Alonga on her book ‘Tracing the cracks’ and Imagine We book app

Dominique Uwase Alonga. Courtesy

Dominique Uwase Alonga is the founder and CEO of Imagine We Rwanda. She recently released her new book ‘Tracing the cracks’, a fictional book about the resilience of survivors of the 1994 Genocide against the Tutsi, on her recently launched ‘Imagine We’ book app. She spoke with Sharon Kantengwa about the the book and the need to create the book app.

Tracing the cracks’ is a new genre in your collection. What drew you to the historical fiction genre?

 

I don’t think its historical fiction anymore. That was probably a mistake. I don’t know what to call that genre but it drew from our history as Rwandans. It was important to me to write a modern book about intergenerational trauma after the 1994 Genocide against the Tutsi. The book is not about the Genocide but about the hardships that come with readjusting to normal life; healing, trusting and moving forward.

 

The book centres on trauma, healing, resilience and love. What inspired these particular themes?

 

Every day, I am amazed by Rwandan women, men and youth who choose to stay alive, to smile, to love, and so on. It is so easy to forget the strength it takes to do this given our past and I really wanted to honour that. We have heroes everywhere in this country. People who choose to wake up in the morning and raise their children. People who are looking for professional help to become better people. Young people starting businesses everywhere.

Dominique Uwase Alonga’s fictional book tells of the resilience of Rwandans. / Courtesy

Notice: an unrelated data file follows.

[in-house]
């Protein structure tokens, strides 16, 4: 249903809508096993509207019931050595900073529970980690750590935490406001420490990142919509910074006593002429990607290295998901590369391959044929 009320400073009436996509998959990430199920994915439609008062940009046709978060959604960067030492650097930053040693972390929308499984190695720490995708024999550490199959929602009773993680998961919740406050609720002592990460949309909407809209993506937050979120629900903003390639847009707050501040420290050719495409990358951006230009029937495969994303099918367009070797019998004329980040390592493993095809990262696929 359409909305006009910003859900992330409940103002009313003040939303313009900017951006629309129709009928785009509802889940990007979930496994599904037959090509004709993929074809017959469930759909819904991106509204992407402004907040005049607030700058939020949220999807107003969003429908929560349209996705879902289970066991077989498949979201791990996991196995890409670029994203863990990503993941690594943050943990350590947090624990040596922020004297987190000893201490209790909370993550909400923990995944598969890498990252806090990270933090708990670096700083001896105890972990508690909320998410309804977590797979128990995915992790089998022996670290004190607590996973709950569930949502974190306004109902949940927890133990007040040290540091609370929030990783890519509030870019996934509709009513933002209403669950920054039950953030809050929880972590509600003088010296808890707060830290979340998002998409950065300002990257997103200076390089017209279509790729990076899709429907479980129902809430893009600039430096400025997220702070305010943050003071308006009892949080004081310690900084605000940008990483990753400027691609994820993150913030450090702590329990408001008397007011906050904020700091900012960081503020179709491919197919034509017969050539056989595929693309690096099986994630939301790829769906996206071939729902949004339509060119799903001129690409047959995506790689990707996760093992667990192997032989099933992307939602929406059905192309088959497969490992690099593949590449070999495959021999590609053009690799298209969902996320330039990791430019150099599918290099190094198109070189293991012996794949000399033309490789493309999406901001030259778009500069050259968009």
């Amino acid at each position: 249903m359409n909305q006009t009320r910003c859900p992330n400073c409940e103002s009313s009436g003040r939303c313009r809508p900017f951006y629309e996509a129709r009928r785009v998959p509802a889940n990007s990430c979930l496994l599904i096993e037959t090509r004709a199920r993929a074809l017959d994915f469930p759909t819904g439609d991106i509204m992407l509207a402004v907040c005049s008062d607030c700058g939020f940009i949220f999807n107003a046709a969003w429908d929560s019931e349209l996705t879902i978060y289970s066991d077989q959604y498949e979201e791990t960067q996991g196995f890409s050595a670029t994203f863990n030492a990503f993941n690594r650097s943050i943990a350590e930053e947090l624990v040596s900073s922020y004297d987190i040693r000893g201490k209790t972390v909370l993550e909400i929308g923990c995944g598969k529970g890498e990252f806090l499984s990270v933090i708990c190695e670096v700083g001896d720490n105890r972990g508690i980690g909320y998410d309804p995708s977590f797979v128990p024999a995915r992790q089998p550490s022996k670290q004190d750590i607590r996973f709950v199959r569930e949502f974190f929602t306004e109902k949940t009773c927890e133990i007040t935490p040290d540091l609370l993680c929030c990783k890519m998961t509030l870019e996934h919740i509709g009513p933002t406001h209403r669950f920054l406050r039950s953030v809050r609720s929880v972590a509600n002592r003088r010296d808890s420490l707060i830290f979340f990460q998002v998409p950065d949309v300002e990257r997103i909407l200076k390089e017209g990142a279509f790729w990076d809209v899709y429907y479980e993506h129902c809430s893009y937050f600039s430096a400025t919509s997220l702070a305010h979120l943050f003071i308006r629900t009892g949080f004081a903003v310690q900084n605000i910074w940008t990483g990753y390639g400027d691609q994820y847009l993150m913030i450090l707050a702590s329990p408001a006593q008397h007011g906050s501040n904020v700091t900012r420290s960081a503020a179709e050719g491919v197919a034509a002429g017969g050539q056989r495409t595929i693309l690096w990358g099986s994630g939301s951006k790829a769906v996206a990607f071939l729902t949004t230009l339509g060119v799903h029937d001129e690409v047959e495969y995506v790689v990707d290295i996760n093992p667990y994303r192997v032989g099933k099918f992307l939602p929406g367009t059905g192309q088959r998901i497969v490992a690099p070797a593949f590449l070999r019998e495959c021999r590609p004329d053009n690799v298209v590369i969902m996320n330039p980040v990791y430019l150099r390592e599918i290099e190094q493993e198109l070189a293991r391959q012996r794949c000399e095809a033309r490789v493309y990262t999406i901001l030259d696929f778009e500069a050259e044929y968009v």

I have so much admiration for Rwandans. And this was a way to internalise our story but also celebrate it. I truly hope I did it justice. I mean, it’s probably impossible to do it justice but I hope Rwandans who read it will feel seen and celebrated.

Immersing readers in a different time period seems like it would be overwhelming. What was your process like when writing the historical fiction?

I definitely don’t know if I did that. I wasn’t immersing them in a different time period. I feel like my goal was to make the readers pause and realise how much we walk around with as Rwandans. A time to just meditate on the strength of our mothers, fathers siblings and friends who are living life with so many questions and fears and wounds. It was a way for all of us to realise our strength but also to expose these wounds so we can start talking and healing.

What advice do you have for readers who might be too intimidated to write their story?

I think for whoever is trying to write, I would just encourage them to start and then find a great team to do the work of making it better. Every single story matters and more than anything, I believe we need more Rwandan stories for the youth behind us to grow up with content that will walk them in the different stages of their lives. These imaginary communities that books create for us shape our imagination in deep ways. Young Rwandans need this more than ever.

Your books are educative and vibrant. What made you decide to go to the next level and develop the Imagine We book app?

This is our current pet project. We are hoping to cross geographical boundaries and make it easier for African authors to share their stories with the world.

Coronavirus and the lockdown were a real lesson as to how technology can help people in different ways. We decided to jump on this boat and start our digital journey. I am very grateful for the team at Imagine We for the amazing work that they are doing, and for our partners Technfold for the assistance in this digital journey.

What has been your greatest compliment or achievement as a writer?

As a writer and a publisher, my greatest accomplishment has been creating communities and starting conversations. It could be conversations that readers have alone in their minds or conversations that we have as groups; in schools, online via social media, etc.

I’m proud to see the questions that rise after my books are read both from young and old people. And I love that these are Rwandan books happening in Rwanda where Rwandan readers can feel seen and heard. It is so important to create content for youth. So many times, we are forced to rely on content that comes from the West. And I’m happy to be among the people who are creating African content for Africans.

I’m very proud to be part of the creators who make stories that will stay with Rwanda long after we are gone.

editor@newtimesrwanda.com

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